Back before the advent of cooking, our early hominid ancestors probably spent a lot of time chewing. And according to a new study published today (August 17) in Science Advances, they likely expended copious amounts of energy doing so. So much energy, in fact, that it may have shaped the evolution of the early human musculoskeletal system, scientists say.
The study doesn’t delve into the fossil record. Instead, researchers carefully measured how much energy humans burn by chewing, finding that chewing an odorless, tasteless gum elevates the body’s metabolic rate by 10 to 15 percent above baseline.
“As far as I know, this is the first study that’s ever looked at the energetics of chewing,” says Peter Lucas, an anthropologist at The George Washington University who was not involved in the study but gave feedback to the authors on an earlier draft of the manuscript. “And it really needs to be praised for that reason.”
Estimates for how long humans have been cooking range from 500,000 to 2 million years ago, says Lucas. Our ability to draw out excess calories from meats and starchy foods via heat and tool use “changed the entire energetics of modern humans. And basically, you could say it’s allowed the formation of a very large brain.” In this way, the metabolics of chewing is still “one of the fundamental questions of evolution,” he says, as it may tell us how cooking represents a turning point in humanity’s evolutionary trajectory.
Chewing things over
The study started with a conversation over lunch. Paper coauthor Adam van Casteren, an anthropologist at the University of Manchester in the UK, watched his coworker chew (and continue to chew) a salad, and began wondering “how much more energy would be invested in eating a salad compared to eating a cooked meal?” So he and his colleagues designed an experiment to test just that.
The researchers placed a cohort of volunteers (6 men and 15 women) in a ventilated hood system designed to measure metabolism. The machines—which, according to van Casteren, look “a bit like an astronaut helmet”—measure oxygen uptake and CO2 output. The authors then use the measurements to calculate each participant’s energy expenditure.
First, volunteers were asked to sit still inside the chamber for 45 minutes, which provided the researchers with a baseline measurement of how much energy they expended at rest. Then, they asked the volunteers to chew an odorless, flavorless gum while inside the chamber for 15 minutes. The researchers tested two levels of gum stiffness with each volunteer. The authors didn’t use foods that subjects could swallow because doing so revs up metabolic processes in the digestive tract, which increases energy expenditure, and they aimed to isolate the cost of chewing.
They found that the soft gum increased the amount of energy the volunteers expended by 10 percent over the initial baseline, while the hard gum boosted energy use by 15 percent. van Casteren says that he “was quite surprised that you saw such a jump between the two gums.” He wondered aloud, “What would be the difference if we actually gave them a hard food or fibrous food or something like that?”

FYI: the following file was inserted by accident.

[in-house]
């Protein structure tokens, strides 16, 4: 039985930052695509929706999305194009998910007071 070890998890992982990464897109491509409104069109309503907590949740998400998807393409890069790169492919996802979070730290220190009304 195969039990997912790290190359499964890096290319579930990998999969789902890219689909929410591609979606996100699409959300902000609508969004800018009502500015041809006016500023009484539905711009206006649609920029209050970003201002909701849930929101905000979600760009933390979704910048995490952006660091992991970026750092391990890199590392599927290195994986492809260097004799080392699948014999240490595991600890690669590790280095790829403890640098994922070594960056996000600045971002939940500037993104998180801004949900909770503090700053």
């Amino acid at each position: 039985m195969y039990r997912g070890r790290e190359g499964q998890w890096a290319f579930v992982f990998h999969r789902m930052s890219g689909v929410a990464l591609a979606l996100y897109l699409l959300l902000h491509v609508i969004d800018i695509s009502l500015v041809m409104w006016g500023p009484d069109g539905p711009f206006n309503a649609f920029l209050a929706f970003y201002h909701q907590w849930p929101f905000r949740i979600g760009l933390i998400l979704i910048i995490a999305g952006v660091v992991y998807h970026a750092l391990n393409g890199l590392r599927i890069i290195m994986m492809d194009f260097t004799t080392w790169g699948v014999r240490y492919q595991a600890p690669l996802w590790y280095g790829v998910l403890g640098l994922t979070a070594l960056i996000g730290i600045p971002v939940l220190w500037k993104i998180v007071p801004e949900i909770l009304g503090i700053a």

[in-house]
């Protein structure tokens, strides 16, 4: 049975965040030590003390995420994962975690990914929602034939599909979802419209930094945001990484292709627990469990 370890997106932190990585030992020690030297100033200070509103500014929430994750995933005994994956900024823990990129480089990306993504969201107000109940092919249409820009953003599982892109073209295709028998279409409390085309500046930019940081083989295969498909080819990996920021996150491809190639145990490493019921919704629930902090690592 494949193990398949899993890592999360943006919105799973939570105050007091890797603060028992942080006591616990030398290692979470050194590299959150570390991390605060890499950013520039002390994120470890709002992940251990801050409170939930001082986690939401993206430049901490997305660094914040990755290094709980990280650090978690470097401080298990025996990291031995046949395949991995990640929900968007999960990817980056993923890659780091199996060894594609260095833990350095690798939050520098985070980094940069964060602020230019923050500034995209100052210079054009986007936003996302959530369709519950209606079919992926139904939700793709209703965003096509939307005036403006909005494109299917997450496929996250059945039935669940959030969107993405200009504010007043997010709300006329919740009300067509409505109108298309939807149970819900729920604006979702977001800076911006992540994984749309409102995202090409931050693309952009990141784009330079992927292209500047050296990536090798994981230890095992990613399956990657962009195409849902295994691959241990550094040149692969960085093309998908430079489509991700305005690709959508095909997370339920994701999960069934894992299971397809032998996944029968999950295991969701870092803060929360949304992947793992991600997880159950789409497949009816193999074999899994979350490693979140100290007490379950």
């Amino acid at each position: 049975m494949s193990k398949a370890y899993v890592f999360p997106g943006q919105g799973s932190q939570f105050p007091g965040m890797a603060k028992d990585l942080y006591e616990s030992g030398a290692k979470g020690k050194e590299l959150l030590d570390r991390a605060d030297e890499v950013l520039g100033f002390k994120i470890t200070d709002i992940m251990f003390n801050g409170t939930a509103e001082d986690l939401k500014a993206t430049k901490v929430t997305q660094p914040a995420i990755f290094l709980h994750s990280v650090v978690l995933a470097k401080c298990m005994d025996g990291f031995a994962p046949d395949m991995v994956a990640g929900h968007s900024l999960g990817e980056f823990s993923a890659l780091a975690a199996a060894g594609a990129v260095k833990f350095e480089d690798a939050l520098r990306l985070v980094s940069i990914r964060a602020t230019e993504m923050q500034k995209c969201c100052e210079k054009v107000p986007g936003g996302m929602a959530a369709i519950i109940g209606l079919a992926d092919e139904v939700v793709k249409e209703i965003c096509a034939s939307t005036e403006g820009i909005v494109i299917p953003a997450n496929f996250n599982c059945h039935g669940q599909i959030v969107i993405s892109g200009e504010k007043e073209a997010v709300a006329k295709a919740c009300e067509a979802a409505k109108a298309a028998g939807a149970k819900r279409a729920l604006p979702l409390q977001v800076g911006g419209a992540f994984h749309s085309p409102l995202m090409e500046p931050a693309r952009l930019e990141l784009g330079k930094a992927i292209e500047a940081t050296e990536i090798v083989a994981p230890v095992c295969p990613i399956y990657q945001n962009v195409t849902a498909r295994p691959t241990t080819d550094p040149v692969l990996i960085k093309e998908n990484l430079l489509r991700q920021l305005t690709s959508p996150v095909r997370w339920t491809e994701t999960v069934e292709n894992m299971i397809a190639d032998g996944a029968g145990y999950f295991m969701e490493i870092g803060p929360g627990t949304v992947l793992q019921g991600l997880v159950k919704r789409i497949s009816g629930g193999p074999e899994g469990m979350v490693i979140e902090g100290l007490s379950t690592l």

The tougher gum was significantly softer than most plant-derived foods, the authors noted. And that could mean the measured metabolic cost of chewing is an underestimate. When the researchers used an EMG to record the electrical activity of one of the subject’s masseter jaw muscles in response to chewing the hard or soft gum, they found that the subject chewed the soft gum more frequently but produced more force to chew the hard gum, indicating the amount of force needed is a key driver of mastication’s energetic cost.
Food for thought
Lucas says it surprised him that the authors only used chewing gum and not substances that break down as they’re chewed, as the latter would have been more directly comparable to real foods. Of course, the subjects would need to avoid swallowing anything, he says, necessitating that the researchers also calculate “the energetic cost of spitting” to accurately measure the energy expenditure of mastication alone. That might prove tricky, but still, he would like to see future studies try it to increase the relevance of the work—and help elucidate the potential evolutionary significance of chewing.
“Modern humans are quite weird,” says van Castaren. “We don’t chew very much because we cook and process all of our foods before we eat. But our ancestors would have been spending a lot of time chewing.” Based on a back-of-the-envelope calculation of how much time chimpanzees spend chewing, our early hominid ancestors may have been chewing for five or six hours a day, he says, which may have cost them up to 5 percent of the energy they consumed. It’s possible that this drove the evolution of the form or muscle architecture of the jaw, or changes in tooth morphology, van Casteren notes.
“It’s a new perspective on interpreting changes in the fossil record,” says van Casteren.